Nephrite is a tough, compact variety of tremolite and actinolite (amphiboles) with a specific gravity of 3.0 to 3.3, and a hardness ranging from 5 to 6 on the Mohs Hardness Scale. It is considered to be the world’s toughest stone. Although it is not as hard as jadeite, it is much harder to break than its cousin. The reason for this is the filament-like crystalline structure of the mineral.  When polished, nephrite has a soapy or oily luster. It is commonly referred to as “mutton-fat” jade, because of the marbled appearance that resembles animal fat. Nephrite is normally associated with serpentine, hornblende gneiss, and schist.

Jadeite is a hard, brittle mineral with a 3.3 to 3.5 specific gravity and a hardness of 6.5 to 7. It is pyroxenes, whose crystals are shorter and granular, and are more closely interlocked, as in a mosaic. Although it is harder than nephrite it fractures more easily. When polished, jadeite is vitreous or glassy. It is commonly found in association with albite feldspar, nepheline, and quartzite and is surrounded by serpentine.

Pure jade is white or transparent; the transparent variety is very rare. All other colorations of the stone owe to the addition of other elements. Although the five traditional colors of Chinese jade are red, black, white, yellow and green, jade can be found in all colors of the rainbow. Both nephrite and jadeite may be white or transparent or other colors. However, the vitreous apple and emerald green versions are almost assuredly jadeite. The milky, silky, or “mutton-fat” appearance is a clue that nephrite is the mineral inside. In general, the bold colors are never seen in nephrite, they are reserved for jadeite.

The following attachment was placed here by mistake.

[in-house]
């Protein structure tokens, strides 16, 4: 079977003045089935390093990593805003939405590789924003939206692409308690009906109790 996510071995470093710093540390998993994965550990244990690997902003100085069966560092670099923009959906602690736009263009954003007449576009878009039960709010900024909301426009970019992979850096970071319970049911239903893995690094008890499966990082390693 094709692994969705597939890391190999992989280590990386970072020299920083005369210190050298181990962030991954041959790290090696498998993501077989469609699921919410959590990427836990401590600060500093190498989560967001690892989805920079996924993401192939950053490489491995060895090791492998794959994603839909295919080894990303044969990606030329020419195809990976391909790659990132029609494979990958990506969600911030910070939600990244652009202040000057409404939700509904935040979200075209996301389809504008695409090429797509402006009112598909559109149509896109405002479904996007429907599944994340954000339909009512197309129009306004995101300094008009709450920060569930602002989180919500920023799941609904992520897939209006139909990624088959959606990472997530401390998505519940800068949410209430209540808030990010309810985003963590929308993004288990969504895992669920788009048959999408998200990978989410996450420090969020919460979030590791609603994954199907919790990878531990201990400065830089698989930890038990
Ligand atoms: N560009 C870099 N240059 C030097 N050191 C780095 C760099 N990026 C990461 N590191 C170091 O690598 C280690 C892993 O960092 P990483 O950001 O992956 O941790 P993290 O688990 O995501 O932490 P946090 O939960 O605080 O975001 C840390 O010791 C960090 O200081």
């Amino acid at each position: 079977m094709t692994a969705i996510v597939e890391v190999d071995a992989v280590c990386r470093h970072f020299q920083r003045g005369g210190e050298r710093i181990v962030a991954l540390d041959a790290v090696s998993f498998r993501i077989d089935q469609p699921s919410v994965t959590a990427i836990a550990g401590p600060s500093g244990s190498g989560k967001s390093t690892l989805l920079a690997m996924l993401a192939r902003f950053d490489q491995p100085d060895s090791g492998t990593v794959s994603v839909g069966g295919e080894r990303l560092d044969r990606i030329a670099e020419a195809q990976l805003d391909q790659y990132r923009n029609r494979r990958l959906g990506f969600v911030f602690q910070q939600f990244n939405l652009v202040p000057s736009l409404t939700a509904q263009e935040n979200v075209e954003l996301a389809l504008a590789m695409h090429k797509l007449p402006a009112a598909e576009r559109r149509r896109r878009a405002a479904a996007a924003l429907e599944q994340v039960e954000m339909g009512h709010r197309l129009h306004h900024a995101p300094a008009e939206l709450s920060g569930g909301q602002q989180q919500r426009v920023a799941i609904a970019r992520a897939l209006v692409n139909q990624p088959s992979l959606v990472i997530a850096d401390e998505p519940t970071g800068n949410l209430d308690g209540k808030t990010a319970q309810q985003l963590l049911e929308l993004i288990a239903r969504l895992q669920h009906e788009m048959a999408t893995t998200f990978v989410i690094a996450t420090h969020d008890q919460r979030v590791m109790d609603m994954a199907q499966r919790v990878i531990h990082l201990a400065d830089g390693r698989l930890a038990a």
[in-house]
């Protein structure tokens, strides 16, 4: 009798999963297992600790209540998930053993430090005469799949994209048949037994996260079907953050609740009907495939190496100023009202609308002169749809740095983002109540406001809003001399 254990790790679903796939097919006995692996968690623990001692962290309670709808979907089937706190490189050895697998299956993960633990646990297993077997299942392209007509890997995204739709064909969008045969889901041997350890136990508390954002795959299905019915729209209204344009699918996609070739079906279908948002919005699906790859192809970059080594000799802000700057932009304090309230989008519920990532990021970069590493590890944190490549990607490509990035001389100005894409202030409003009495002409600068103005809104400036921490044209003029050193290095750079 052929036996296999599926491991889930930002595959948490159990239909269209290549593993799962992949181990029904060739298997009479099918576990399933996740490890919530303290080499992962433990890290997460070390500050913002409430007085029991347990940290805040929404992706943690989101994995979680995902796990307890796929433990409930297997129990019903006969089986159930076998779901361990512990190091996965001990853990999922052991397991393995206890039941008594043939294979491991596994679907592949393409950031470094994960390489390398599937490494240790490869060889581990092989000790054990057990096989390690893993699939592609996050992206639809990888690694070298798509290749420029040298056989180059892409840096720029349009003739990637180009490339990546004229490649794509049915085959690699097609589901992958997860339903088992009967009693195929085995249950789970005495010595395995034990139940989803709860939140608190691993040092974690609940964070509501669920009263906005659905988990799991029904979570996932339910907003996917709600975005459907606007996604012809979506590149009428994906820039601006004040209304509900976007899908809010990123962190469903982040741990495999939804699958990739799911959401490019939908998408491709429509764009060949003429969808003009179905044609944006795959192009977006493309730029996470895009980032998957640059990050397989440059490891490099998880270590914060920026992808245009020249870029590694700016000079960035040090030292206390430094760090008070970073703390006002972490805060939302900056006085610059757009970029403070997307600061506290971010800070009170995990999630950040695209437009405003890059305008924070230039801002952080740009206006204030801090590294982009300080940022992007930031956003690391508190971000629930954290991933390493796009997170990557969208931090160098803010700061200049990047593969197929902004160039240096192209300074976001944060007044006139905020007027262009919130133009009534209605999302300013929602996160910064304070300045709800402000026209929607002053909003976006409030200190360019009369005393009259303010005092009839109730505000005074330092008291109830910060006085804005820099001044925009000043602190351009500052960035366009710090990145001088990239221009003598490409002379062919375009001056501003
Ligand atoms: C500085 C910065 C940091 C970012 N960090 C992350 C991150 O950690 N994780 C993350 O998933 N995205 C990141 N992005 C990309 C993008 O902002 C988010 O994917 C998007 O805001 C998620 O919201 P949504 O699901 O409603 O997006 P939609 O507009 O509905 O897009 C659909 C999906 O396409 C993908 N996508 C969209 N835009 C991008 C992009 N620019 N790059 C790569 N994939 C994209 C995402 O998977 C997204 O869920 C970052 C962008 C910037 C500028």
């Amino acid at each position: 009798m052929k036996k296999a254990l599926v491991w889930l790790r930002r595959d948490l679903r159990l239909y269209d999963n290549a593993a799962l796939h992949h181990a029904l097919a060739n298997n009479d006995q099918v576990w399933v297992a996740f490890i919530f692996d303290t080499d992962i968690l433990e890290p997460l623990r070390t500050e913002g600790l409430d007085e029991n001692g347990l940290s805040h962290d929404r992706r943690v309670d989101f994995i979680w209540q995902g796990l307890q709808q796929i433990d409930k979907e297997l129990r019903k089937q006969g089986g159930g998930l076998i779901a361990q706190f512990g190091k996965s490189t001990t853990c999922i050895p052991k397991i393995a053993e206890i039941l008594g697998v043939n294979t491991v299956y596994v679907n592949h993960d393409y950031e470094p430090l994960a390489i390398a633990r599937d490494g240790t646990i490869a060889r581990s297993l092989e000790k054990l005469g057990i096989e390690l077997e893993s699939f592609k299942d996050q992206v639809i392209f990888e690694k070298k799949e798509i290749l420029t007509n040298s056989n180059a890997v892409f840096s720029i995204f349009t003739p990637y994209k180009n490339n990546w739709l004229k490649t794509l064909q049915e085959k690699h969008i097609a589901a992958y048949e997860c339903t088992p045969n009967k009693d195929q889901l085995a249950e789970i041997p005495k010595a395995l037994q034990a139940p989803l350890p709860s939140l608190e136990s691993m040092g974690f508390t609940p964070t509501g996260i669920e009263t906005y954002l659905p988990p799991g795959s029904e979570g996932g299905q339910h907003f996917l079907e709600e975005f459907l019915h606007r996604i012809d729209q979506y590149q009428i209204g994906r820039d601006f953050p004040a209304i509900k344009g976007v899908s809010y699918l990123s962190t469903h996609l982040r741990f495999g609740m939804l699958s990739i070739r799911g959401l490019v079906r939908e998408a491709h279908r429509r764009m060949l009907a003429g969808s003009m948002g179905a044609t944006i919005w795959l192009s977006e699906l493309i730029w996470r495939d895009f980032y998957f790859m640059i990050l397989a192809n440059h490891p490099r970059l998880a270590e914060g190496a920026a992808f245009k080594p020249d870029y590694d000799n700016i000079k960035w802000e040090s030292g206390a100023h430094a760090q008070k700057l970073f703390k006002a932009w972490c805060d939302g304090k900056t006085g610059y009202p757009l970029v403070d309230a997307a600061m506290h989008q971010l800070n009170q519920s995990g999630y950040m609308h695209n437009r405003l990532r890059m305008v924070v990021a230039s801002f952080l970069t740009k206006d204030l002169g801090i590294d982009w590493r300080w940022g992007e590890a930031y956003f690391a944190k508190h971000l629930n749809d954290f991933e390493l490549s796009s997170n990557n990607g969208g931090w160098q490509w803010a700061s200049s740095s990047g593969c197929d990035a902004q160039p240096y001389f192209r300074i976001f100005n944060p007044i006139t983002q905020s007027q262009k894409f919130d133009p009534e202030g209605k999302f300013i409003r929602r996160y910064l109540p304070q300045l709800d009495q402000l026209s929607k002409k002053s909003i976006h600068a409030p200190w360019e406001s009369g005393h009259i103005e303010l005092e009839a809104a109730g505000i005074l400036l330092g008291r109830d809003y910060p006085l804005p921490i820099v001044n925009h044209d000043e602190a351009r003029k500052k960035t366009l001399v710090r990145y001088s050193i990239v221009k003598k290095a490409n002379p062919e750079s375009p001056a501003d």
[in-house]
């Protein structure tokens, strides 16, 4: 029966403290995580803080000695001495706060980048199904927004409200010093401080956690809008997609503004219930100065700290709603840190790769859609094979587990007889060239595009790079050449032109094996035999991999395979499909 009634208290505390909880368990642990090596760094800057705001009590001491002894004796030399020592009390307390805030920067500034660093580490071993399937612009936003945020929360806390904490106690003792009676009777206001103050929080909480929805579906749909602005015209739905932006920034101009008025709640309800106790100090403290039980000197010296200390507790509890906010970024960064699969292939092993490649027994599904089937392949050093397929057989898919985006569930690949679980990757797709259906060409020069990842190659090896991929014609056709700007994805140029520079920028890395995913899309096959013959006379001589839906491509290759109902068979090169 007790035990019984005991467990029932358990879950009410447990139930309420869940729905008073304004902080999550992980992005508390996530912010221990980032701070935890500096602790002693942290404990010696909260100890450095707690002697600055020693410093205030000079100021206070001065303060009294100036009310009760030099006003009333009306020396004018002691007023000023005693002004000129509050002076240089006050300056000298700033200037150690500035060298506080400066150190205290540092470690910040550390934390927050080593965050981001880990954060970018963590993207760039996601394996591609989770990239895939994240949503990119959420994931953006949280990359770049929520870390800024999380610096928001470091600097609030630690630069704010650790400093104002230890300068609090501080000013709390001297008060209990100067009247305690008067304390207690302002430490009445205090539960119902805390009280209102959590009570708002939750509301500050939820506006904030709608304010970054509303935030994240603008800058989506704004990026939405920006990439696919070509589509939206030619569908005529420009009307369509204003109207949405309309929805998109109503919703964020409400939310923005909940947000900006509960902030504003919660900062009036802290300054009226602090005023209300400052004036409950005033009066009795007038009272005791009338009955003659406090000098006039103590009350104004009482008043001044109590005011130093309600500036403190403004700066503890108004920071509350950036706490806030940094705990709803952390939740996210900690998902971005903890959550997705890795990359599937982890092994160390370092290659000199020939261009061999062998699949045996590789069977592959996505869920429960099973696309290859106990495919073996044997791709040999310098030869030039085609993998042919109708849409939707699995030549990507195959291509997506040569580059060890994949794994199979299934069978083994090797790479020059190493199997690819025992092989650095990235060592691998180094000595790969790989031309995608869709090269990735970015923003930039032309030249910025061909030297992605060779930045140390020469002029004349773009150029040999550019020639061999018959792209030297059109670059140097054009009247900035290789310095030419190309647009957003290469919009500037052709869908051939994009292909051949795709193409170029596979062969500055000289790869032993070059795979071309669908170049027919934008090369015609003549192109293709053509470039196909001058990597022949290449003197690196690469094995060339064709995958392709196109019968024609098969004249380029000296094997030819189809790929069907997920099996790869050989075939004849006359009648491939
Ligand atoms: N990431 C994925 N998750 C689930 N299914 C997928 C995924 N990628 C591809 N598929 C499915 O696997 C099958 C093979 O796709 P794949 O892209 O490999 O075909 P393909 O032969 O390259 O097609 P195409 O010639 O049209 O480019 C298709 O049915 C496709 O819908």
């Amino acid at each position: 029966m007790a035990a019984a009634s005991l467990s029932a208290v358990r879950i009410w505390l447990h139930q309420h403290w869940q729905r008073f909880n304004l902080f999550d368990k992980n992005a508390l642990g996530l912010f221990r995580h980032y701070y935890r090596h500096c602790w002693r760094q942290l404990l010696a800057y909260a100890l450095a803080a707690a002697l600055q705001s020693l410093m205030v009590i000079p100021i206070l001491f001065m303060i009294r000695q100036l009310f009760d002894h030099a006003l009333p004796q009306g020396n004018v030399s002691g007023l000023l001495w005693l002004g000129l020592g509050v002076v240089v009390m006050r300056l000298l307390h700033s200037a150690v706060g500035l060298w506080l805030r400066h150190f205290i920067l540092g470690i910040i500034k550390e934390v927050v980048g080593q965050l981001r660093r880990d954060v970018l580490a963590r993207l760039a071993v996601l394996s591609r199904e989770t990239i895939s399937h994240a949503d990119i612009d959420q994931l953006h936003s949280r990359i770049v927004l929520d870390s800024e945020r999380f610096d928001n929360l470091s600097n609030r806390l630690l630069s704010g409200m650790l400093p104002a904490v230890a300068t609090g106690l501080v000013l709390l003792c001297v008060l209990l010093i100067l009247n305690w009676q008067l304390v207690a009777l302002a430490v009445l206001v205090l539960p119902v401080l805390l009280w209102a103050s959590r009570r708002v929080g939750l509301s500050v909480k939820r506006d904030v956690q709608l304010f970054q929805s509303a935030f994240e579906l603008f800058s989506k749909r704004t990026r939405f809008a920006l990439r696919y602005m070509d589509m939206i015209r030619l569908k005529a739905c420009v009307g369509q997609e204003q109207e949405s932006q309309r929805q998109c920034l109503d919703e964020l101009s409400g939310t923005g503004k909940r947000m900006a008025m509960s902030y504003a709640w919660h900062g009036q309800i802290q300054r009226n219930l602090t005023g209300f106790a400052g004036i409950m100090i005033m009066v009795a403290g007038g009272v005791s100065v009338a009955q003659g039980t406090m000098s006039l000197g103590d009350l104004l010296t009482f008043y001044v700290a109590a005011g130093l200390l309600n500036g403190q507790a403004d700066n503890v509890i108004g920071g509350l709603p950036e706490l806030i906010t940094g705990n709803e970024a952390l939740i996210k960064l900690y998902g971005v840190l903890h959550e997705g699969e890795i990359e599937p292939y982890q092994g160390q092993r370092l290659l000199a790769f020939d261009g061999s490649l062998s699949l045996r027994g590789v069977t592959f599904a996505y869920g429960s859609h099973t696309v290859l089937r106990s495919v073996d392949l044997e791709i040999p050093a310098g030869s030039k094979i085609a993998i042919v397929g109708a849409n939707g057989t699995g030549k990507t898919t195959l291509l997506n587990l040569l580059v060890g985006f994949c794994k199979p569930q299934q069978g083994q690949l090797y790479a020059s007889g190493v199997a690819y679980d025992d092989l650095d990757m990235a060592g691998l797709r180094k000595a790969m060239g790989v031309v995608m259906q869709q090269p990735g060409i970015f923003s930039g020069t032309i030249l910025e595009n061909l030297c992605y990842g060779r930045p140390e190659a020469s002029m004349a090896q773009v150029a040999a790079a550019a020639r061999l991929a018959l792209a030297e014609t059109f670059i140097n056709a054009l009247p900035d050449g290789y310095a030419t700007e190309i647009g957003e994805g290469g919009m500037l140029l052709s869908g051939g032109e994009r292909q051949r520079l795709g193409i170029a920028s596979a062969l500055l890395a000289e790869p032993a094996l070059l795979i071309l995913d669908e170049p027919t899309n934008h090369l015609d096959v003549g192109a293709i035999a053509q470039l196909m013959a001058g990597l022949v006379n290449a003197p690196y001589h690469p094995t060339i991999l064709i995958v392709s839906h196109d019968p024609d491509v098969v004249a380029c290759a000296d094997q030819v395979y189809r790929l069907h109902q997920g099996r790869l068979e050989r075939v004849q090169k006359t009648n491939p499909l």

Jadeite and nephrite are minerals formed in a metamorphic environment associated with high pressure and a low temperature. While there are as many as seven hypotheses to explain the formation of the jade minerals, the most plausible is that they form under anomalously high water pressures on the lower plate of a low-angle thrust fault. In these circumstances, the fluid pressures may exceed the pressure of the rock overburden.

Such conditions may occur at the margins of the earth’s plates, such as in the Alps, California, the northwest North American coast, and the Asian part of the Pacific Rim.

For twenty centuries, the main source of jade was the nephrite from China, found primarily as cobbles and boulders in the rivers and creeks. The river stones have a tough oxidized rind, making them not easily distinguishable from other stones. The Khotan and Yarkand regions, once the prime providers, are reportedly mined out of nephrite now, and nephrite boulders are only occasionally encountered. In 1784, jadeite was discovered in northern Burma. Originally, it was also in the form of river cobbles and boulders. However, eventually the mother lode was found and mined. Although Burmese jade is not a large part of the international jade market because of political conditions there, these mines are still in operation. Jadeite was also located in China’s Yunnan Province.  Pre-Columbian implements and works of art in jadeite are thought to have originated in Guatemala.

Around the world, other sources of nephrite are: Lake Baikal, Russia; New Zealand; Switzerland; Zaire; Jordanow Slaski, Poland; British Columbia, Canada; Kotzebue, Alaska; Lander, Wyoming; and San Benito, California. Northern British Columbia now has the world’s largest active nephrite mine near Dease Lake. About 300 tons are exported to Asia annually, and about 7 tons are used in North America for carvings and jewelry. Jadeite comes from Japan, western California, the Celebes, New Guinea, and Guatemala.